“Last fiscal year we taught 204 Ending the Silence classes to 9,043 students,” Labat said. “This school year, even though school has only been going for about a month and a half, we’ve already taught 64 classes to nearly 3,000 students.”

Sue Abderholden

NAMI

Sue Abderholden

Word about the presentation has gotten out to other groups, added Sue Abderholden, NAMI Minnesota executive director. “We have had groups like churches, faith communities, Scouts, other youth groups like sports teams who have reached out and want us to provide Ending the Silence for them,” Abderholden said. “The message the program gives is so valuable: We want to make it available to as many young people as possible.”

Normalizing mental illness

As a health science teacher at Hopkins High School, Marit Lee-Dohse has a deep understanding of the mental health struggles of adolescents.

“I have 30 students in a class, so there are quite a few who struggle with mental health issues,” she said. Over the course of her 25-year teaching career, Lee-Dohse has seen a number of presentations about mental health for teens, but she was looking for something different. She said she found NAMI Minnesota and Ending the Silence through an internet search.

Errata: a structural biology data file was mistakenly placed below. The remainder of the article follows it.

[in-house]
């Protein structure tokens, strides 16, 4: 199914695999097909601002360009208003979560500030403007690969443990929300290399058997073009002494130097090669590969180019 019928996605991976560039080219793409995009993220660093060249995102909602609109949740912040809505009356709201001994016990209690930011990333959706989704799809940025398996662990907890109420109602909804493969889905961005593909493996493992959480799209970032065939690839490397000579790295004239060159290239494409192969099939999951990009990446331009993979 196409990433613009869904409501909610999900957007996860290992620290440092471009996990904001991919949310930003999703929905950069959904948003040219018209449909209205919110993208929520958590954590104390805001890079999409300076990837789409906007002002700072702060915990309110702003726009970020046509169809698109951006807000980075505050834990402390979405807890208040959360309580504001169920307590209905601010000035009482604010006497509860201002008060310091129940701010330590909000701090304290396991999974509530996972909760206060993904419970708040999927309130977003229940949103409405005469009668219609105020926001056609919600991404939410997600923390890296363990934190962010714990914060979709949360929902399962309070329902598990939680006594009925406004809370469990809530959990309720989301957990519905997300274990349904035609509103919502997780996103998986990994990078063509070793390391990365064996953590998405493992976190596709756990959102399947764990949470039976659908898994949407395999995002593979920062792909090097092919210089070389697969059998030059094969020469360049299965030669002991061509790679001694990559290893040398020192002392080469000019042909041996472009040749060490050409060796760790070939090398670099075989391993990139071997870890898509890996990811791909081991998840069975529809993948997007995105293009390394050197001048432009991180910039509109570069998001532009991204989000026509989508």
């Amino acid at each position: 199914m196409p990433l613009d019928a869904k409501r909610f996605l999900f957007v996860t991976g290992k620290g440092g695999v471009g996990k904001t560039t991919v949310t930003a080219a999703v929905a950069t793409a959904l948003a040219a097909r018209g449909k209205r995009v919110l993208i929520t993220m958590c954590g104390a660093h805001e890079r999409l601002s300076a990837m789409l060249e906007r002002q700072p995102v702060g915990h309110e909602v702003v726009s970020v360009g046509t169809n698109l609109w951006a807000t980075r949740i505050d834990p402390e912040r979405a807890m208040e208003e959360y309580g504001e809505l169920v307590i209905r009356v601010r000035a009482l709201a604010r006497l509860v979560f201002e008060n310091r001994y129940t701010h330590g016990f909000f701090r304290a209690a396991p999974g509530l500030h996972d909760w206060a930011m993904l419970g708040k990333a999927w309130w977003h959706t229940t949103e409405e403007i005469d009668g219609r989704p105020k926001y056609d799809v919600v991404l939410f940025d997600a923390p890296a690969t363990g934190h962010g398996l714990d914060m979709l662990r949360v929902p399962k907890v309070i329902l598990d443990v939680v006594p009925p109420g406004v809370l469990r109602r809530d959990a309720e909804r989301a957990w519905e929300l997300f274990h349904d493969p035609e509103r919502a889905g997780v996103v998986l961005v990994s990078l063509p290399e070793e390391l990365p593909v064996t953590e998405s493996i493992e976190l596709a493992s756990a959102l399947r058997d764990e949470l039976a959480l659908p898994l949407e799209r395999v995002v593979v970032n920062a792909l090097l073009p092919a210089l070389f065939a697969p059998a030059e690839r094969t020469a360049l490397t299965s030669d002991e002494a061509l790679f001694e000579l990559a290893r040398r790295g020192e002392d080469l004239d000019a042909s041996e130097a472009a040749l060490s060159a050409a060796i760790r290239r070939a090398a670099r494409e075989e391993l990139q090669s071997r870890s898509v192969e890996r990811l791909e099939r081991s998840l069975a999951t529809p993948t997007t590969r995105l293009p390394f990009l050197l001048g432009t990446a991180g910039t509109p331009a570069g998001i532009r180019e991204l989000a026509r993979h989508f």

After talking to Labat and seeing a presentation for herself, Lee-Dohse was sold. “They do such a good job going through the warning signs for mental illness, what you can do if you see the warning signs in yourself or in a friend,” she said.

For Lee-Dohse and her colleagues at Hopkins, the topic feels relevant, especially now. “We are really fortunate that NAMI takes the time to come in and present,” she said. “Our kids walk away with information they can really use and put into practice. Whether it is talking with other people or having a number they can call, it really is incredibly valuable.”